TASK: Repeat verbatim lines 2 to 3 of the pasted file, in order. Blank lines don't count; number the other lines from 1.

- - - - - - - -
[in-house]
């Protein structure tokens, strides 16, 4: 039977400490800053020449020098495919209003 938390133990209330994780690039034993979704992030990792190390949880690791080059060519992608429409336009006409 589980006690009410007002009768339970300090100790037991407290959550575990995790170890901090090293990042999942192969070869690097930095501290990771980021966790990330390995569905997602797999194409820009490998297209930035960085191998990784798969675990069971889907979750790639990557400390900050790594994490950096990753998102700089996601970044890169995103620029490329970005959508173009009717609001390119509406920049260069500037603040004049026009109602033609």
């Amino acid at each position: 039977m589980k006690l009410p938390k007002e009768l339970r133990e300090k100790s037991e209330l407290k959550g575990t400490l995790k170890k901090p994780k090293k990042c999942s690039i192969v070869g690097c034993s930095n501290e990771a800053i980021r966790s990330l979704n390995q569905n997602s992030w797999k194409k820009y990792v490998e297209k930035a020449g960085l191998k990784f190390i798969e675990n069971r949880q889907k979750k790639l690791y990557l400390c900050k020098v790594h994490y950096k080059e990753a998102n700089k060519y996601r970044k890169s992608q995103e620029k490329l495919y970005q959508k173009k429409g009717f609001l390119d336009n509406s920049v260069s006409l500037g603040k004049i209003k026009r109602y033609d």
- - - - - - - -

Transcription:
């Protein structure tokens, strides 16, 4: 039977400490800053020449020098495919209003 938390133990209330994780690039034993979704992030990792190390949880690791080059060519992608429409336009006409 589980006690009410007002009768339970300090100790037991407290959550575990995790170890901090090293990042999942192969070869690097930095501290990771980021966790990330390995569905997602797999194409820009490998297209930035960085191998990784798969675990069971889907979750790639990557400390900050790594994490950096990753998102700089996601970044890169995103620029490329970005959508173009009717609001390119509406920049260069500037603040004049026009109602033609």
């Amino acid at each position: 039977m589980k006690l009410p938390k007002e009768l339970r133990e300090k100790s037991e209330l407290k959550g575990t400490l995790k170890k901090p994780k090293k990042c999942s690039i192969v070869g690097c034993s930095n501290e990771a800053i980021r966790s990330l979704n390995q569905n997602s992030w797999k194409k820009y990792v490998e297209k930035a020449g960085l191998k990784f190390i798969e675990n069971r949880q889907k979750k790639l690791y990557l400390c900050k020098v790594h994490y950096k080059e990753a998102n700089k060519y996601r970044k890169s992608q995103e620029k490329l495919y970005q959508k173009k429409g009717f609001l390119d336009n509406s920049v260069s006409l500037g603040k004049i209003k026009r109602y033609d």